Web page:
A year and a half ago I found myself in an awkward in-between-place in my life. After separating from my former partner, I moved into what turned out to be a very challenging rental situation. In addition to my heart-ache and difficult living situation, I caught a terrible cold that kept me house-bound for several weeks. As soon as I was physically strong enough to leave the house again, I began searching for my new home.

I was very relieved when I finally found a new place to call my home. However, my current rental situation was so bad that I was desperate to find a way to bridge the time between the day I found my home-to-be and my moving day. Luckily a friend offered me to house- and cat-sit for her while she and her family were away on vacation.

Grateful for this retreat from my unfortunate rental situation, I was silently hoping to move into my new home right after my house-sitting arrangement ended, on the 21st of the month. The current tenant of my future home had plans to leave Victoria on the 20th and, therefore my hope was not entirely unrealistic.

My future landlord said that he would call me as soon as he had done the moving out inspections with the current tenant. For a few days I waited for the phone to ring until I succumbed to the urge to call my future landlord to get the latest news. Noticing my sense of urgency, he offered to do the moving-in-inspection right after the moving-out- inspection with the current tenant was done. It would save him a trip into town and would help me move sooner.

This was music to my ears. I agreed to meet on Saturday afternoon for the inspection and jumped into action. I went to my old home and continued packing boxes and called the moving company to arrange my move for Monday afternoon. I even arranged for a technician to come by later on Monday to hook up the Internet and phone in my new abode. I was eager to get myself moved as quickly as possible.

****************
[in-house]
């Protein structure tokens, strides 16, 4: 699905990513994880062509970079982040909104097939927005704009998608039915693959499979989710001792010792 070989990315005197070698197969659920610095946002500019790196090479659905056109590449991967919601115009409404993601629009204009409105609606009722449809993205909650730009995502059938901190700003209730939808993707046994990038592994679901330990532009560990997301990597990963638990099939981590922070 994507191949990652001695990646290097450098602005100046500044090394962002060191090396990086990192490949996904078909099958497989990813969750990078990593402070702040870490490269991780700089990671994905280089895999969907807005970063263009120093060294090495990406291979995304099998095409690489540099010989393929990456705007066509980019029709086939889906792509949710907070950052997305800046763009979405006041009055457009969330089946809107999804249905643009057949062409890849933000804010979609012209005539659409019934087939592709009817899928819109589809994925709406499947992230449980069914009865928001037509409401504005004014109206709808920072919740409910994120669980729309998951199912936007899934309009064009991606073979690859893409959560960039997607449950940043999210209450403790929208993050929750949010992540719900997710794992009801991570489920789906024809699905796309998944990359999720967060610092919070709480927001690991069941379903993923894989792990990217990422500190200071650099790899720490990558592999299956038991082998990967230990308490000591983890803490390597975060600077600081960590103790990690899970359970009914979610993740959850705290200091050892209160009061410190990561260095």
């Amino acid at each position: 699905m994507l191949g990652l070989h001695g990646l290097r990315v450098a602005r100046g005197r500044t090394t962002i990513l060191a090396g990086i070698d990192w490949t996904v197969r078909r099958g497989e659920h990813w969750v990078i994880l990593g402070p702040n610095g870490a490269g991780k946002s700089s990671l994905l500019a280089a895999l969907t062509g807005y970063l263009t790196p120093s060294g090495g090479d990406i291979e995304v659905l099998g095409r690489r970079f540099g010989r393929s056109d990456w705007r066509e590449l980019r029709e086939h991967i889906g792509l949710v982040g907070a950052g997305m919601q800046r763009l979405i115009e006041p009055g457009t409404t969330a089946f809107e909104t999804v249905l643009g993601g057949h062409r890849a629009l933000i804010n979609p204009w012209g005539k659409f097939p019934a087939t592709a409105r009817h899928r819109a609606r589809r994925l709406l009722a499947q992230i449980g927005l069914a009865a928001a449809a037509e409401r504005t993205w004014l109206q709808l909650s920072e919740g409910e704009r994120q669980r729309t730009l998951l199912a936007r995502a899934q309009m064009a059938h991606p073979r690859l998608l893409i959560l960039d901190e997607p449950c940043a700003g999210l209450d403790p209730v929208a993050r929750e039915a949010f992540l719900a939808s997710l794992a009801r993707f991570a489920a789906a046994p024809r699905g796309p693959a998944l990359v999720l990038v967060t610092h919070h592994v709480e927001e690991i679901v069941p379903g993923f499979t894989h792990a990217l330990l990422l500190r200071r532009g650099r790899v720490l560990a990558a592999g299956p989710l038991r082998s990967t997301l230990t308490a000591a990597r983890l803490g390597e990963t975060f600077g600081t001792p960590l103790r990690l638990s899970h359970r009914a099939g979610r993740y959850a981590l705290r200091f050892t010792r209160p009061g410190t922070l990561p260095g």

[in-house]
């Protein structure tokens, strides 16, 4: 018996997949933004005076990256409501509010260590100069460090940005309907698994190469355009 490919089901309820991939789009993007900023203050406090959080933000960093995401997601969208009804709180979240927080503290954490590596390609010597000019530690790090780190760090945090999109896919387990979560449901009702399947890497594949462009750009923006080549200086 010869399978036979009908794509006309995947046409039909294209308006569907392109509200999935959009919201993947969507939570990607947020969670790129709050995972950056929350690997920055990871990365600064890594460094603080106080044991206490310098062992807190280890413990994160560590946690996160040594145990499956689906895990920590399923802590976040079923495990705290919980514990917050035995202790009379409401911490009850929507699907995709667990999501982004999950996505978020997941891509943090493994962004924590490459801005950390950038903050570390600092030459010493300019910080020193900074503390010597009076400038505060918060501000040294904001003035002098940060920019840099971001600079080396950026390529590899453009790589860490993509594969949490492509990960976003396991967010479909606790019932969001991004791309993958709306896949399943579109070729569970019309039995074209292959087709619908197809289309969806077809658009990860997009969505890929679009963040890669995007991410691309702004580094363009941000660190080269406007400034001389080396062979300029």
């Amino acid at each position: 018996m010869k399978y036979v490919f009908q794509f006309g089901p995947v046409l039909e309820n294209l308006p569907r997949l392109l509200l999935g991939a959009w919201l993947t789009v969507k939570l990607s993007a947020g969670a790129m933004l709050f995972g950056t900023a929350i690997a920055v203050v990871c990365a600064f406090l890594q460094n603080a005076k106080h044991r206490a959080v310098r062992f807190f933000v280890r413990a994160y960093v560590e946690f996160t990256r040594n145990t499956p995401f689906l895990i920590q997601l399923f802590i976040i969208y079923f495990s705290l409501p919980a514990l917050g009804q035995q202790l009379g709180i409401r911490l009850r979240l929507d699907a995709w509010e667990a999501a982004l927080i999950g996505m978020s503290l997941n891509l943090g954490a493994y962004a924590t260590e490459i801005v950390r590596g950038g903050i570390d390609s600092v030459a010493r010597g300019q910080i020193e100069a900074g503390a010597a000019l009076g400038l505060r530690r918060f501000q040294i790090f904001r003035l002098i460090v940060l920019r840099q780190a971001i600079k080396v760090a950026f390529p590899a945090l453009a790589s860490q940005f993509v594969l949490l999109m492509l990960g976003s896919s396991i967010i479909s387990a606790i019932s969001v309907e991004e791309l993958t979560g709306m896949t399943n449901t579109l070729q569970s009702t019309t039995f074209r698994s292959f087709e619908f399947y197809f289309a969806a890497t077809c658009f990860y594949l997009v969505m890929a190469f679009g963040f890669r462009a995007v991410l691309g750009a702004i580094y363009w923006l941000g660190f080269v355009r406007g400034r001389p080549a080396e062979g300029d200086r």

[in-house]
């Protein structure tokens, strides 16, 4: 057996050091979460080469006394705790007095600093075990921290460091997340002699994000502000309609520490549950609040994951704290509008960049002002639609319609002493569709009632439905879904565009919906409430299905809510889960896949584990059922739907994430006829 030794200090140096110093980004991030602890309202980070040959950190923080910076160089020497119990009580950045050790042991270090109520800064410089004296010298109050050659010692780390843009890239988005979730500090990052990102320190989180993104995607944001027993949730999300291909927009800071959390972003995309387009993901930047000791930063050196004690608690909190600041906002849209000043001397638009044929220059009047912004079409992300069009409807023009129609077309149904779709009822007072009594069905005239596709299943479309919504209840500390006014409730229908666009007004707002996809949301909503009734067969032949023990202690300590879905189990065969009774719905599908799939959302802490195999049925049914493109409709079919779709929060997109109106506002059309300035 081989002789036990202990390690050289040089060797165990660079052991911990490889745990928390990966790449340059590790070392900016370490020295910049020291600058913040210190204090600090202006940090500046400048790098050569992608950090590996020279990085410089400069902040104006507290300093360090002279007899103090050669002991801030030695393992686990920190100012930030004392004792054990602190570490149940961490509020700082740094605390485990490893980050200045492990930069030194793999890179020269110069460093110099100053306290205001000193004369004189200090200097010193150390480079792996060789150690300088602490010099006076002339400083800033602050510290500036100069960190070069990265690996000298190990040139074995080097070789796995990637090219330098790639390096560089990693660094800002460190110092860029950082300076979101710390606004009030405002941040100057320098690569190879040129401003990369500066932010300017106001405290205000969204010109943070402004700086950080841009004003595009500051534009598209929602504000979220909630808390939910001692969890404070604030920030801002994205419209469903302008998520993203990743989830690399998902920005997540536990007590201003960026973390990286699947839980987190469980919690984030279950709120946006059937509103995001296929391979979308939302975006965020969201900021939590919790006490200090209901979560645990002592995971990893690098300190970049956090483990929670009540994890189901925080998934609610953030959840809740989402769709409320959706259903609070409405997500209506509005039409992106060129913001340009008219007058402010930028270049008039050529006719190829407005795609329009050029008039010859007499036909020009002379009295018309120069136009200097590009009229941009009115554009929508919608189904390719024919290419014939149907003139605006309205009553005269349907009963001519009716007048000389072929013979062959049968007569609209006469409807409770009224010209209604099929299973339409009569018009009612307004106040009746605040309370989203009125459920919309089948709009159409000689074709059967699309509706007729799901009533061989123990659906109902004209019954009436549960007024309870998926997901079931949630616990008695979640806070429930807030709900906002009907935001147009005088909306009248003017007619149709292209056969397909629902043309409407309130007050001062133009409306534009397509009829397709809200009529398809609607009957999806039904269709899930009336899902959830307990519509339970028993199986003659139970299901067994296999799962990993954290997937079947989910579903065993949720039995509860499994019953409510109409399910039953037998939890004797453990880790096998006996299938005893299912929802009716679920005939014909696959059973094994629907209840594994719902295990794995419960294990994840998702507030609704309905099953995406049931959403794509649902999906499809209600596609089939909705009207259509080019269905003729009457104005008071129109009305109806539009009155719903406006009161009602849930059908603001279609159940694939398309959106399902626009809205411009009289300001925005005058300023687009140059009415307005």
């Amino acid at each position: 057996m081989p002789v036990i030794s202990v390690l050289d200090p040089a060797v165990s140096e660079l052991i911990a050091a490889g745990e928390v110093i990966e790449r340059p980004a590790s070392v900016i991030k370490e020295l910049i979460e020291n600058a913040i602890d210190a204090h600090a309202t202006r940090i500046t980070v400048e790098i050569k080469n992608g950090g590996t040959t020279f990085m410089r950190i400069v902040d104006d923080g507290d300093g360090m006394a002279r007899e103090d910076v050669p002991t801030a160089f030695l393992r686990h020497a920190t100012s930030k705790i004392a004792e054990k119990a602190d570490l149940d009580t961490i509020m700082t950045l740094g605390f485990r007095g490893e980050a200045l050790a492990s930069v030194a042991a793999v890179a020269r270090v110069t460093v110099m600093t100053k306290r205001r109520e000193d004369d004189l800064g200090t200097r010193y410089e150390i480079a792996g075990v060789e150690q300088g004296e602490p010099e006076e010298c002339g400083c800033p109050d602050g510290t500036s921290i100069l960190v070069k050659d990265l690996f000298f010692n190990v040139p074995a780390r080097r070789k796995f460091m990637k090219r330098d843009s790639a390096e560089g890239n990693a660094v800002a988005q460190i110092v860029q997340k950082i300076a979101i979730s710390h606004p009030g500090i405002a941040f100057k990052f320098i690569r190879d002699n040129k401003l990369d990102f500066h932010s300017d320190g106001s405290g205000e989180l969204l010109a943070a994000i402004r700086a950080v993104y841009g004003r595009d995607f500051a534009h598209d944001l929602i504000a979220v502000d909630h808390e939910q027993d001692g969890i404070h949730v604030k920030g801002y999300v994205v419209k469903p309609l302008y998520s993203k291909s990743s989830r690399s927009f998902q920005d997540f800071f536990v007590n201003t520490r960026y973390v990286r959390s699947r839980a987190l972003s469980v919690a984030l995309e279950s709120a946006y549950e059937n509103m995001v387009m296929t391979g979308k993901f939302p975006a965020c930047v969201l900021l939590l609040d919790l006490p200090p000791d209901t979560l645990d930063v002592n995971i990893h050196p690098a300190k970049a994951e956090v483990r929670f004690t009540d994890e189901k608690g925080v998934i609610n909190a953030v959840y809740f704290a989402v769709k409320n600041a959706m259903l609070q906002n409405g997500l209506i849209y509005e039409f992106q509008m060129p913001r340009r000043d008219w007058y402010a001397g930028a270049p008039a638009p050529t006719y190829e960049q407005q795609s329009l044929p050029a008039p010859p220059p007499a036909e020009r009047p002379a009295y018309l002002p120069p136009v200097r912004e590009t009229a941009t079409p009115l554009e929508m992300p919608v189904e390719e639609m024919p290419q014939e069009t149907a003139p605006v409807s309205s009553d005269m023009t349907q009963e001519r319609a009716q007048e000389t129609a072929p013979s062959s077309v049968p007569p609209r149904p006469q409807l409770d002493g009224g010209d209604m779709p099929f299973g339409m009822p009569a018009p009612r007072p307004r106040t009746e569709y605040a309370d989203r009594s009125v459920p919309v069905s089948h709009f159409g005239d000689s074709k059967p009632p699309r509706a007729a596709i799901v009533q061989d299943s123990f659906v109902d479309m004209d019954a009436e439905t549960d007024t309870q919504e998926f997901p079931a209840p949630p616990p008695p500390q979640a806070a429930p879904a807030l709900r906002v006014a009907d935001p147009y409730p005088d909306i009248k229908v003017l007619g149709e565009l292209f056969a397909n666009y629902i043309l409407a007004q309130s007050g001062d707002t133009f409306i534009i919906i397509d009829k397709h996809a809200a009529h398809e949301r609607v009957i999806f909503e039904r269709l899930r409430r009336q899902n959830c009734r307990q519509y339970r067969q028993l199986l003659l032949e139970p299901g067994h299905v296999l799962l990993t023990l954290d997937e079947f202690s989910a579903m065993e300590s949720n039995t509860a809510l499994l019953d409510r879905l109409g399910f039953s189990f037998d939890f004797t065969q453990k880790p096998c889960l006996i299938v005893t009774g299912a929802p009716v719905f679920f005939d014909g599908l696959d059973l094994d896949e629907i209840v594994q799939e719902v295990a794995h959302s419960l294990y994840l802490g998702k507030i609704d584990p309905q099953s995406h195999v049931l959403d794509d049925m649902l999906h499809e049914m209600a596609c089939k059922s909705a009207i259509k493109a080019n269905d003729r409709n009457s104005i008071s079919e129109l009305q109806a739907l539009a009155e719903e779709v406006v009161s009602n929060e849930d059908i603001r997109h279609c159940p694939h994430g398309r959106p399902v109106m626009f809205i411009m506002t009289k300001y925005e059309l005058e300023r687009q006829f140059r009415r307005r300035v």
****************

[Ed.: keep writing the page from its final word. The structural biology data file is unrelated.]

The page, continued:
When I arrived at my home-to-be on Saturday afternoon, my future landlord greeted me with the words: “Don’t even bother locking your bike! The suite is not ready.” The suite was neither empty nor clean. The current tenant had simply underestimated the time needed to pack her stuff and clean the place. The landlord apologized “I should have known better. I shouldn’t have asked you to come until I had completed the inspection with the current tenant.”

I was very disappointed. Many thoughts were racing through my mind. Where was I going to go after my house-sitting ended on Tuesday? When was I going to be able to move into my new home? What if I had to pay a cancellation fee the moving company? I didn’t have any answers to these questions. All I knew was that I would be able to move into my new home by March 1st at the latest. I said good-bye to the landlord, who affirmed that he would call me as soon as he could do the inspection.

As I cycled away, I felt heavy and defeated. It started drizzling. The soft drizzle soon turned into a heavy downpour. While I was riding my bike, exposed to the elements, feeling defeated, wet and miserable, I suddenly began to laugh at myself and heard myself saying: “Thank you! Thank you for this lesson on how to be more patient!”

I completely and utterly understood with every fiber of my soaked body that my attempts to speed up the moving process were motivated by fear. I was scared not to have a home for sometime, even for a few days. How very understandable! As soon as I admitted this fear as the motive of my impatient actions, I was able to access another part of me. Deep down I knew that everything would work out just fine.

On that miserable afternoon as I was riding my bike through the pouring rain, I learned how to be more patient. I learned to inquire into my fears. When I notice a feeling of impatience, urgency, restlessness or anxiety that seems to push me into action, I now consider it an invitation to get curious. What am I most afraid of right now? As I name my fear(s), a deeper wisdom rises to the surface. Fears exposed to the light of the day, loose their power.

Here’s how you can learn to be more patient without getting soaking wet:

  • What actions seem urgent in your life right now? – Take a moment to write them down.
  • What are you most afraid of? What’s the worst thing that could happen?
  • Once you have named your fear(s), hold them with compassion.
  • Then take a moment to listen to another internal voice. This voice has a quieter and calmer quality than the fearful voice.
  • Take note of the wisdom offered to you.
  • Take a moment to assess what you need to do to follow your own words of wisdom.
A Lesson on How to Be More Patient

A Lesson on How to Be More Patient – the move worked out just fine, and I now live just minutes away from this beautiful beach!

My move did work out fine. I was able to move into my new home on February 22nd and only had to spend one last night at my old abode. I am grateful for this lesson on how to be more patient and keep this memory as a friendly reminder to listen to the voice of my heart and relax into the knowing that all things unfold at their own pace.

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